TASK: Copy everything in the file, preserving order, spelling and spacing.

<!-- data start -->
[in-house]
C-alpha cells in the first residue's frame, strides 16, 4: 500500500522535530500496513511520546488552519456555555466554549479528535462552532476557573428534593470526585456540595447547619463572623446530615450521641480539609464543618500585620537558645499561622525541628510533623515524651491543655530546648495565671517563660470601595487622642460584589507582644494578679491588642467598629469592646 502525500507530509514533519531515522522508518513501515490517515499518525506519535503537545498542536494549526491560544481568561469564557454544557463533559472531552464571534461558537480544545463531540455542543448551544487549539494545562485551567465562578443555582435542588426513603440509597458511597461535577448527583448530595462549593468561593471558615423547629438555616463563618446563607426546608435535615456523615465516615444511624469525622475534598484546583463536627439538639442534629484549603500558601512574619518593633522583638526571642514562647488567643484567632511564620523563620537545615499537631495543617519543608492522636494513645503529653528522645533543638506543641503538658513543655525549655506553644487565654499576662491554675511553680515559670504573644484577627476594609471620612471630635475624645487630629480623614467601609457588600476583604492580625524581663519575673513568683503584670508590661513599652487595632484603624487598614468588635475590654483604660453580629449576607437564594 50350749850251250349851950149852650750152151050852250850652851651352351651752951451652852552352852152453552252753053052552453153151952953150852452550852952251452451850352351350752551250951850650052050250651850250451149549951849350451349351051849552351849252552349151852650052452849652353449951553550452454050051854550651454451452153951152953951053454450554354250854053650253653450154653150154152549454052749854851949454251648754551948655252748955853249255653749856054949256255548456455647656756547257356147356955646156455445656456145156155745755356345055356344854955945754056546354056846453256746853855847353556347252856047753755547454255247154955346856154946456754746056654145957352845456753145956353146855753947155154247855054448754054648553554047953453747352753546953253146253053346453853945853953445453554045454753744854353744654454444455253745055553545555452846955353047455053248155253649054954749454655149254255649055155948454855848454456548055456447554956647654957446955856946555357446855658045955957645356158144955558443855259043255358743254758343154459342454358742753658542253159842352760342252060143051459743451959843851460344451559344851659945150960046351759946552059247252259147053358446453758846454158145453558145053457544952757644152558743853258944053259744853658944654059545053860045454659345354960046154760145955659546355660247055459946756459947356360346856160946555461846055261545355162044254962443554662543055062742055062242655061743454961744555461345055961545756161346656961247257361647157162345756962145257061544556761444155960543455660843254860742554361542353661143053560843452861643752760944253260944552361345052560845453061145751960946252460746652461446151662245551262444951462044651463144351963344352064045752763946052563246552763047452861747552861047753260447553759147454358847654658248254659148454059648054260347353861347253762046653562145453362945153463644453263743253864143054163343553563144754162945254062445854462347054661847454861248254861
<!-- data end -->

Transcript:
[in-house]
C-alpha cells in the first residue's frame, strides 16, 4: 500500500522535530500496513511520546488552519456555555466554549479528535462552532476557573428534593470526585456540595447547619463572623446530615450521641480539609464543618500585620537558645499561622525541628510533623515524651491543655530546648495565671517563660470601595487622642460584589507582644494578679491588642467598629469592646 502525500507530509514533519531515522522508518513501515490517515499518525506519535503537545498542536494549526491560544481568561469564557454544557463533559472531552464571534461558537480544545463531540455542543448551544487549539494545562485551567465562578443555582435542588426513603440509597458511597461535577448527583448530595462549593468561593471558615423547629438555616463563618446563607426546608435535615456523615465516615444511624469525622475534598484546583463536627439538639442534629484549603500558601512574619518593633522583638526571642514562647488567643484567632511564620523563620537545615499537631495543617519543608492522636494513645503529653528522645533543638506543641503538658513543655525549655506553644487565654499576662491554675511553680515559670504573644484577627476594609471620612471630635475624645487630629480623614467601609457588600476583604492580625524581663519575673513568683503584670508590661513599652487595632484603624487598614468588635475590654483604660453580629449576607437564594 50350749850251250349851950149852650750152151050852250850652851651352351651752951451652852552352852152453552252753053052552453153151952953150852452550852952251452451850352351350752551250951850650052050250651850250451149549951849350451349351051849552351849252552349151852650052452849652353449951553550452454050051854550651454451452153951152953951053454450554354250854053650253653450154653150154152549454052749854851949454251648754551948655252748955853249255653749856054949256255548456455647656756547257356147356955646156455445656456145156155745755356345055356344854955945754056546354056846453256746853855847353556347252856047753755547454255247154955346856154946456754746056654145957352845456753145956353146855753947155154247855054448754054648553554047953453747352753546953253146253053346453853945853953445453554045454753744854353744654454444455253745055553545555452846955353047455053248155253649054954749454655149254255649055155948454855848454456548055456447554956647654957446955856946555357446855658045955957645356158144955558443855259043255358743254758343154459342454358742753658542253159842352760342252060143051459743451959843851460344451559344851659945150960046351759946552059247252259147053358446453758846454158145453558145053457544952757644152558743853258944053259744853658944654059545053860045454659345354960046154760145955659546355660247055459946756459947356360346856160946555461846055261545355162044254962443554662543055062742055062242655061743454961744555461345055961545756161346656961247257361647157162345756962145257061544556761444155960543455660843254860742554361542353661143053560843452861643752760944253260944552361345052560845453061145751960946252460746652461446151662245551262444951462044651463144351963344352064045752763946052563246552763047452861747552861047753260447553759147454358847654658248254659148454059648054260347353861347253762046653562145453362945153463644453263743253864143054163343553563144754162945254062445854462347054661847454861248254861